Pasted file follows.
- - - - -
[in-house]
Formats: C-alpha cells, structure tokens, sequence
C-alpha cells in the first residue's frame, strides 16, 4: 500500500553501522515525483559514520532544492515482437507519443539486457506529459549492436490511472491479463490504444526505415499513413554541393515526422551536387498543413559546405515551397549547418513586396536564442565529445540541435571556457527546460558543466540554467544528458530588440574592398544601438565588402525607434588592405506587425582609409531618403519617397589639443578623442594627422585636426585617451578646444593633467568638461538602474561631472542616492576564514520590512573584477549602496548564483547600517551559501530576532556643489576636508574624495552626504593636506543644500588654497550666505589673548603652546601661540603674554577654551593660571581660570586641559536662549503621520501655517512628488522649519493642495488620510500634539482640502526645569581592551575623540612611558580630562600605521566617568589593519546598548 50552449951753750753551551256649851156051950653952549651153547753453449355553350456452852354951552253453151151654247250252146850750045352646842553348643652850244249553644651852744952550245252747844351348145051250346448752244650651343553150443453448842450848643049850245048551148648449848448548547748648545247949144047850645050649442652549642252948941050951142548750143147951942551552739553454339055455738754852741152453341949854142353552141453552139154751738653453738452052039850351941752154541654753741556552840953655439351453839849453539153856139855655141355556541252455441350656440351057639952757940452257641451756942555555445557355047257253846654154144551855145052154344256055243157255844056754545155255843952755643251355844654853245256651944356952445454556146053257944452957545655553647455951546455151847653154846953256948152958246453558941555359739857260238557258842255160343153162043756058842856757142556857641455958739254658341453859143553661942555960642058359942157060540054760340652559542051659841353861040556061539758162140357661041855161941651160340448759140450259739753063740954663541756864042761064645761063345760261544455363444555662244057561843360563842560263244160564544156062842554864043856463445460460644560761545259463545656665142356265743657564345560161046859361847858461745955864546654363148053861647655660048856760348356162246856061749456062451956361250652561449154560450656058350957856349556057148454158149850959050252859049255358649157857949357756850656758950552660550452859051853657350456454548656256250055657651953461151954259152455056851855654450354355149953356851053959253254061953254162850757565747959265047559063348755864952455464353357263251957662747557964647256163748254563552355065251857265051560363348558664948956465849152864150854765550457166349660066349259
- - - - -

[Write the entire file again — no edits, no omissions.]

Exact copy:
[in-house]
Formats: C-alpha cells, structure tokens, sequence
C-alpha cells in the first residue's frame, strides 16, 4: 500500500553501522515525483559514520532544492515482437507519443539486457506529459549492436490511472491479463490504444526505415499513413554541393515526422551536387498543413559546405515551397549547418513586396536564442565529445540541435571556457527546460558543466540554467544528458530588440574592398544601438565588402525607434588592405506587425582609409531618403519617397589639443578623442594627422585636426585617451578646444593633467568638461538602474561631472542616492576564514520590512573584477549602496548564483547600517551559501530576532556643489576636508574624495552626504593636506543644500588654497550666505589673548603652546601661540603674554577654551593660571581660570586641559536662549503621520501655517512628488522649519493642495488620510500634539482640502526645569581592551575623540612611558580630562600605521566617568589593519546598548 50552449951753750753551551256649851156051950653952549651153547753453449355553350456452852354951552253453151151654247250252146850750045352646842553348643652850244249553644651852744952550245252747844351348145051250346448752244650651343553150443453448842450848643049850245048551148648449848448548547748648545247949144047850645050649442652549642252948941050951142548750143147951942551552739553454339055455738754852741152453341949854142353552141453552139154751738653453738452052039850351941752154541654753741556552840953655439351453839849453539153856139855655141355556541252455441350656440351057639952757940452257641451756942555555445557355047257253846654154144551855145052154344256055243157255844056754545155255843952755643251355844654853245256651944356952445454556146053257944452957545655553647455951546455151847653154846953256948152958246453558941555359739857260238557258842255160343153162043756058842856757142556857641455958739254658341453859143553661942555960642058359942157060540054760340652559542051659841353861040556061539758162140357661041855161941651160340448759140450259739753063740954663541756864042761064645761063345760261544455363444555662244057561843360563842560263244160564544156062842554864043856463445460460644560761545259463545656665142356265743657564345560161046859361847858461745955864546654363148053861647655660048856760348356162246856061749456062451956361250652561449154560450656058350957856349556057148454158149850959050252859049255358649157857949357756850656758950552660550452859051853657350456454548656256250055657651953461151954259152455056851855654450354355149953356851053959253254061953254162850757565747959265047559063348755864952455464353357263251957662747557964647256163748254563552355065251857265051560363348558664948956465849152864150854765550457166349660066349259